We present the case of a 42-year-old African-American male with no significant past medical history who was admitted for increasing right knee pain for three weeks. Although his presentation was consistent with cellulitis/septic arthritis, he was diagnosed with osteomyelitis secondary to blastomycosis, which we had least expected.

Case Presentation

Our patient is a 42-year-old African-American male with no significant past medical history who was admitted for increasing right knee pain over a period of three weeks. The patient had no history of trauma to the area but reported hitting it with a "pan" at work, as he works as a chef. The pain was not radiating and was moderate to severe in intensity. He had been taking nonsteroidal anti-inflammatory drugs (NSAIDs) for pain with minimal improvement and could not bear weight on the right knee due to pain. 

The patient denied any history of sexually transmitted diseases (STDs), recent infection, travel, or sick contacts. The patient has lived in Illinois his entire life and has not seen a doctor in over 20 years. His social history was significant for smoking half a pack of cigarettes daily, occasional marijuana use, and alcohol use in the past. There was no history of intravenous (IV) drug use. 

On physical examination, the patient's vital signs were stable. His right knee was swollen and tender to the touch with swelling in the medial aspect of the proximal tibia. There were no cuts, abrasions, or signs of obvious trauma locally. The knee had a limited range of motion with pain on movement. Ligament laxity was not assessed because of the discomfort the patient was in.

His labs showed elevated inflammatory markers. His C-reactive protein was 205.8 (normal: < 3 mg/L) and the erythrocyte sedimentation rate was 101 (range: 1 to 13 mm/hr). His white blood cell count was within normal limits.

X-ray of the right knee showed no bony abnormality (Figure 1).

Computed tomography (CT) of the right knee demonstrated two positive findings: 1) prominent soft tissue swelling adjacent to the lateral aspect of the proximal tibial metaphysis with some associated underlying cortical irregularity of the tibia at this location. The findings were suspicious for a soft tissue infection with resultant secondary osteomyelitis of the proximal tibia; 2) small knee joint effusion (Figure 2).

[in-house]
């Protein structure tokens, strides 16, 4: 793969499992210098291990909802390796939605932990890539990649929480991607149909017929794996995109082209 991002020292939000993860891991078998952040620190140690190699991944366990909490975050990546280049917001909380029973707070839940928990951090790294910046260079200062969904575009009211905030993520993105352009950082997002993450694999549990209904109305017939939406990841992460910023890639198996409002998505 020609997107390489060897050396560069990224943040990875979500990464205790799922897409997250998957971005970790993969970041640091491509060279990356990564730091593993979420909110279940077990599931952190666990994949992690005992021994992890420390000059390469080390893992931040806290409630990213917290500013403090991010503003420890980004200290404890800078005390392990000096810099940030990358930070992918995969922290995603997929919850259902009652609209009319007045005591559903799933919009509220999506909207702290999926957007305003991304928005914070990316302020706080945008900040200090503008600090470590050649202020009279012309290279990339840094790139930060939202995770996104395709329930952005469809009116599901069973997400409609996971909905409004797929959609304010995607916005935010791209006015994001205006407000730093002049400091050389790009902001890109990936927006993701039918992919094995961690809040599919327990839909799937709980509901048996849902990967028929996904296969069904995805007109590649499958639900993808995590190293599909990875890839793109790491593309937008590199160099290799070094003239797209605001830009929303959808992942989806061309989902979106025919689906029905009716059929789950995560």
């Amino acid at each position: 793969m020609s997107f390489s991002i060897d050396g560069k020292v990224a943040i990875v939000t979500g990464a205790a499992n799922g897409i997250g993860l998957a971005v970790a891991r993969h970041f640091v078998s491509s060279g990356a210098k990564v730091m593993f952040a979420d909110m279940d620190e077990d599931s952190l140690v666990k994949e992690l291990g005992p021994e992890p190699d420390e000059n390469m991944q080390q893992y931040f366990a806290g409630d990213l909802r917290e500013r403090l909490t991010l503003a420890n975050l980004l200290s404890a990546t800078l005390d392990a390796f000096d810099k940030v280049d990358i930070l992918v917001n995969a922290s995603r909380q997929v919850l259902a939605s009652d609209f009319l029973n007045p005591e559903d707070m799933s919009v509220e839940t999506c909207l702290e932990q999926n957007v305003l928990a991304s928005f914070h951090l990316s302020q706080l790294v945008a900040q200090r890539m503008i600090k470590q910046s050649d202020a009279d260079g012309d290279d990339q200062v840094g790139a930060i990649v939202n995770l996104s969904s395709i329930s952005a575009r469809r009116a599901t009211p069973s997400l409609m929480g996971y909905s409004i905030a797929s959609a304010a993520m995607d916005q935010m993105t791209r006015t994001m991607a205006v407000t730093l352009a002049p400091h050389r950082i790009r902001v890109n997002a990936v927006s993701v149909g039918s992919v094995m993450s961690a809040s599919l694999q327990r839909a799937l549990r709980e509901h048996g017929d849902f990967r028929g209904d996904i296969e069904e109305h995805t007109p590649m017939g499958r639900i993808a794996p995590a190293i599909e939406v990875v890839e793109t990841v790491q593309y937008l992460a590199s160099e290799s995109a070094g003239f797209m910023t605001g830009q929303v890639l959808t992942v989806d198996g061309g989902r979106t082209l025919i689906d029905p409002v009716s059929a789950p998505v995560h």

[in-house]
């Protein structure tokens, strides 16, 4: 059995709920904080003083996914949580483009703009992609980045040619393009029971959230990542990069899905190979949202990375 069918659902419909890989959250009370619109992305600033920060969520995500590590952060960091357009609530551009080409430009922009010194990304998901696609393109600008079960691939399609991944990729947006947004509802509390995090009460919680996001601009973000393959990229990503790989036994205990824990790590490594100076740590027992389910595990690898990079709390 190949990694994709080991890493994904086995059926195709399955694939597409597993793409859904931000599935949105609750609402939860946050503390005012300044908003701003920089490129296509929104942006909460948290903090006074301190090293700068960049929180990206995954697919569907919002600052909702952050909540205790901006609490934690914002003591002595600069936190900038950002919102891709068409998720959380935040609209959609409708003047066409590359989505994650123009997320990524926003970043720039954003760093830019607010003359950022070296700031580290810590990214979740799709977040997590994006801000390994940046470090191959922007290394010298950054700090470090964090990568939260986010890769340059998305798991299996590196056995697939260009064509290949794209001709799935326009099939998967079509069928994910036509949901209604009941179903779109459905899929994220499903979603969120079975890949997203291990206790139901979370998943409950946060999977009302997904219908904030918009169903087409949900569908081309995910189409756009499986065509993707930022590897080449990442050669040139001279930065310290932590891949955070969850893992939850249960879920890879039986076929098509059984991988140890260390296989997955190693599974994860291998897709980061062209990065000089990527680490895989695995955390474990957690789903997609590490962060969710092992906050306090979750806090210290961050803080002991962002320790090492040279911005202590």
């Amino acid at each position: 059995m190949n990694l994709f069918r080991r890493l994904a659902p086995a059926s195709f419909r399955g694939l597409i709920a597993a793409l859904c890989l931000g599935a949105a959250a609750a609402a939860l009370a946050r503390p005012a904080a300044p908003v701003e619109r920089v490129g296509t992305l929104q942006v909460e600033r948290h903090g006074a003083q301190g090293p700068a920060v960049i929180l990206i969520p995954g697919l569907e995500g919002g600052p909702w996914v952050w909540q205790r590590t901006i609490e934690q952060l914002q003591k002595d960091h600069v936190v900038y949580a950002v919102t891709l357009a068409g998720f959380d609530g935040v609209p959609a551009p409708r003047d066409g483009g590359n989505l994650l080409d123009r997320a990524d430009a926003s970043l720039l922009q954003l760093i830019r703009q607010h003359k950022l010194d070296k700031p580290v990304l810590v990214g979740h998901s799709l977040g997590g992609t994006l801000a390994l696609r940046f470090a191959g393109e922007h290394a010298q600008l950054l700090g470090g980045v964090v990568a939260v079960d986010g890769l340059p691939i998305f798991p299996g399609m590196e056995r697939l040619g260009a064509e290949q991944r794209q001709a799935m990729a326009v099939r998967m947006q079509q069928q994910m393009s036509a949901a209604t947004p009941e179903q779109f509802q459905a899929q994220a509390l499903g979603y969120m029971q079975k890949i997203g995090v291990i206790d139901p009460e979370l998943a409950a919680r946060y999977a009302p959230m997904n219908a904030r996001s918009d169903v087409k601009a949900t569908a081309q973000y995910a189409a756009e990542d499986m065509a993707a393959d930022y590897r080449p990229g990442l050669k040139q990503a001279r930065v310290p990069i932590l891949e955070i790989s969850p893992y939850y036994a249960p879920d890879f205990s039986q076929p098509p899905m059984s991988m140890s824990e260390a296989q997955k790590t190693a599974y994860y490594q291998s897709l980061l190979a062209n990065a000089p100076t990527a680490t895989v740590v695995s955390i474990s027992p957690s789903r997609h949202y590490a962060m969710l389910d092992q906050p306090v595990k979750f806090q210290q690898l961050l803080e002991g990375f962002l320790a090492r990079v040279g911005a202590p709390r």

Magnetic resonance imaging (MRI) of the right knee demonstrated three positive findings: 1) osteomyelitis involving the lateral tibial plateau extending inferiorly into the tibial tubercle. A portion of the lateral tibial plateau appeared to be necrotic; 2) small to moderate knee joint effusion; 3) a 6 x 2 cm abscess as seen within the subcutaneous tissues anterolaterally at the level of the proximal tibia (Figure 3).

Blood cultures were drawn, and the patient was started on IV daptomycin, cefepime, and metronidazole. Orthopedic surgery was consulted, and the patient underwent arthroscopic incision and drainage with debridement of the right proximal anterolateral tibia for the abscess with associated osteomyelitis. Antibiotic cement was placed in the abscess cavity, and samples were sent for bacterial, acid-fast bacilli (AFB), and fungal cultures. The patient reported a significant improvement in the pain and swelling of the joint following the procedure (Figure 4).